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The Septuagint Version Of The Old Testament: English Translation by Sir Lancelot Charles Lee Brenton

2 KINGS (2 SAM.) 5:18.—Giants. Heb רפאים. For some interesting remarks on this word, see the conclusion of Govett’s work on the book of the prophet Isaiah.

JOB 25:2.—In the New Testament παροιμία is almost always translated proverb, but in John 10:6 it is rendered parable, which seems to be the sense intended here. Probably προοίμιον is a mistake of the transcriber.

JOB 39:13.—τερπομένων. The LXX. seem to have caught at the meaning of רנן jubilavit, from which comes the word here used רננים struthiones. νεέλασσα—Hebrew נעלסּה, part. niph. fem. of עלם lætatus est. ἀσίδα חסדה, ciconia νεσσα נוצה penna (qy. item struthiocamelus). “The peacock’s wing is proudly spread. Is the ostrich also, if it conceive, like the stork? For,” &c. The stork according to tradition being the pious bird, the ostrich the contrary.—C. Pridham.

PSALM 41 (42):4.—There are several difficulties connected with this passage. In the first place it seems evident that the LXX. read בסך, and the English translators בסד, or something similar. The Hebrew Text (to which no קרי is appended) thus far favours the LXX.; who, however, appear to have read אדדם as a part of אדר, and made an adjective of it. Again, τόπῳ has nothing immediately answering it in the Hebrew, and may be accounted for on the principle so often referred to of double translation.

PROVERBS 8:5.—It is frequently the case in Proverbs that ἄκακος is used in a bad sense, and πανοῦργος in a good one. For ἄκακος see chap. 1:4, 22; 8:5; 14:15; 21:11. For πανοῦργος, 12:16; 13:1, 16; 14:8, 15, 18; 15:5; 21:11; 22:3; 27:12; 28:2.

ISAIAH 2:6.—Philistines. The LXX. generally render פלשתים by Φυλιστιεὶμ or Φυλιστιὶμ till about the middle of Judges, after which the word almost always used is ἀλλόφυλοι. In this there was probably some accommodation of sound to sense.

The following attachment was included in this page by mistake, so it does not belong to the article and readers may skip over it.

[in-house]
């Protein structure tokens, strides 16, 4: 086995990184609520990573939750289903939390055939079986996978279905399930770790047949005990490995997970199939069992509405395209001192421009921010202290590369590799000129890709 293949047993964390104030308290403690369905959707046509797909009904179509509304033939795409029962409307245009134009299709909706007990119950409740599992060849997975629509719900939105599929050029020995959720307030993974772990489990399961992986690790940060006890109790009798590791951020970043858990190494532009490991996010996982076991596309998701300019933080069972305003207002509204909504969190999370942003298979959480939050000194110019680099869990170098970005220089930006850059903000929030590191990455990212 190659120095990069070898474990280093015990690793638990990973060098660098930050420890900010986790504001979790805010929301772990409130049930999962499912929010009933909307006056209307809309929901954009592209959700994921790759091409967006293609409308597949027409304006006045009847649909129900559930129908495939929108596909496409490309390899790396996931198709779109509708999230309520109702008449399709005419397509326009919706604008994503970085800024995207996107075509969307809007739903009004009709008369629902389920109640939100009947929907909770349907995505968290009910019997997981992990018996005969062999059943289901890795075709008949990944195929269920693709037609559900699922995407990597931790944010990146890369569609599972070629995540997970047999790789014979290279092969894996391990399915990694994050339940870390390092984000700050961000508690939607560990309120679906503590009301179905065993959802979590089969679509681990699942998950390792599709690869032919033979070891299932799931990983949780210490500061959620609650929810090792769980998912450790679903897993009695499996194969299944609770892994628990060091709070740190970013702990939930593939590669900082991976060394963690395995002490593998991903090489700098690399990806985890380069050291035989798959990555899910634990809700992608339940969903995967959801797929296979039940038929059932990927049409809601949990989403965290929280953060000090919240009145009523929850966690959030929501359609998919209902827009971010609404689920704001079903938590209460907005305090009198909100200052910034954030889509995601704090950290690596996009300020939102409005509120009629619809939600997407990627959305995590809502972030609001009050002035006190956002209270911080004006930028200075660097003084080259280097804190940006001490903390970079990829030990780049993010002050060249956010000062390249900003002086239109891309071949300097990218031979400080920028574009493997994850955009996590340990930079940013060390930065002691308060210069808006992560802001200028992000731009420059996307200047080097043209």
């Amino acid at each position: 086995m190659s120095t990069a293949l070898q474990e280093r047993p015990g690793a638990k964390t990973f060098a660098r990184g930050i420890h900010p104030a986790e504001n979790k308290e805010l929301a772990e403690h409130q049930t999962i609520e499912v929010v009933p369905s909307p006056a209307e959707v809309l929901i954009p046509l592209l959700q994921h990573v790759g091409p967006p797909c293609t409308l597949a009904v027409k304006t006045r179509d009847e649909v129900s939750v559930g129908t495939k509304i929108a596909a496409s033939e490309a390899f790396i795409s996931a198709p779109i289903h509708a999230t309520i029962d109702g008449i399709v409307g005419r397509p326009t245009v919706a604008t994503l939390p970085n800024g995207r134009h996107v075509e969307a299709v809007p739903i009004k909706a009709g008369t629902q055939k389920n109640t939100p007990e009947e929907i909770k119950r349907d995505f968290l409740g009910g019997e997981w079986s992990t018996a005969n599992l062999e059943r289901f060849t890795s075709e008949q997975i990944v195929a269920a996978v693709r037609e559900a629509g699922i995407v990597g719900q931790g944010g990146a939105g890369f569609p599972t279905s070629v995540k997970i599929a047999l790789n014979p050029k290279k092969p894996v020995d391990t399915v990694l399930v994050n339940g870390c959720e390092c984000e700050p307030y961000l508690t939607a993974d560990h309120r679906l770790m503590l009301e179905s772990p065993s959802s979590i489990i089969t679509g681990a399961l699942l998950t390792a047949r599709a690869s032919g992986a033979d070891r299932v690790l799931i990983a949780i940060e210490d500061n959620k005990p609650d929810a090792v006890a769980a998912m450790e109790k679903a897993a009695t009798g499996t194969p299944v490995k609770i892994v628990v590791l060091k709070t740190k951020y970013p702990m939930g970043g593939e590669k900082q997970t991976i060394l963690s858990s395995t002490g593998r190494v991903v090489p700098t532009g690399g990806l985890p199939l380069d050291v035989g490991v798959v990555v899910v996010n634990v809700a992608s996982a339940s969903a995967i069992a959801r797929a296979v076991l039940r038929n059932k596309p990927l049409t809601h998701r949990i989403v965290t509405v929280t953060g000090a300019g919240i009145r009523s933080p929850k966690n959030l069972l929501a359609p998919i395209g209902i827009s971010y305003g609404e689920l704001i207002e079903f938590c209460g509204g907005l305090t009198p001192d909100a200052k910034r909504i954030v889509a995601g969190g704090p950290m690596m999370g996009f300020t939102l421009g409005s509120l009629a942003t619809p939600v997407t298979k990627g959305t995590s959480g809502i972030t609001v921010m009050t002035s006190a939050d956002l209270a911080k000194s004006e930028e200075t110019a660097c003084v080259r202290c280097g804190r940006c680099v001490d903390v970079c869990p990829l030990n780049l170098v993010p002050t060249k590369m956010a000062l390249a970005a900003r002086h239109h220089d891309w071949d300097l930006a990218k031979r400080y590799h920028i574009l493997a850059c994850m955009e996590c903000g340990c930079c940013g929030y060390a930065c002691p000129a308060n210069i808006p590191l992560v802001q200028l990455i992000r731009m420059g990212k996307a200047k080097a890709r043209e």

JEZEKIEL 16:44.—The most obvious meaning of παραβολὴ seems to be comparison. The word is so translated, Mark 4:30; in Heb. 9:9 and 11:19 it is rendered figure; in Luke 4:23. proverb, which is the word employed by the English translators in this passage of Ezekiel. In the other passages of the New Testament, amounting to upwards of forty, it is uniformly rendered parable. See note on Job 25:2, about. For the more classical use of the word, see Aristotle’s Rhetoric, book 3.

EXODUS 28. The following verses are found neither in the Vatican nor Alexandrine copies, but appear thus in the Complutensian text:

23 And thou shalt make upon the oracle two golden rings, and thou shalt put the two golden rings on both the upper corners of the oracle. 24 And thou shalt put the fringes and the chains of gold on the two rings on both the sides of the oracle. 25 And thou shalt put two sides of the two fringes on the two hems, and thou shalt put the shoulders of the ephod opposite in front. 26 And thou shalt make two golden rings, and shalt put them on the two edges of the oracle on the top from the top of the back of the ephod within. 27 And thou shalt make two golden rings, and shalt put them on both the shoulders of the ephod beneath it in front, to meet the coupling above of the woven work of the ephod. 28 And thou shalt fasten the oracle by the rings upon it to the rings of the ephod joined with blue lace and attached to the woven work of the ephod, that the oracle may not be loosed from the ephod.








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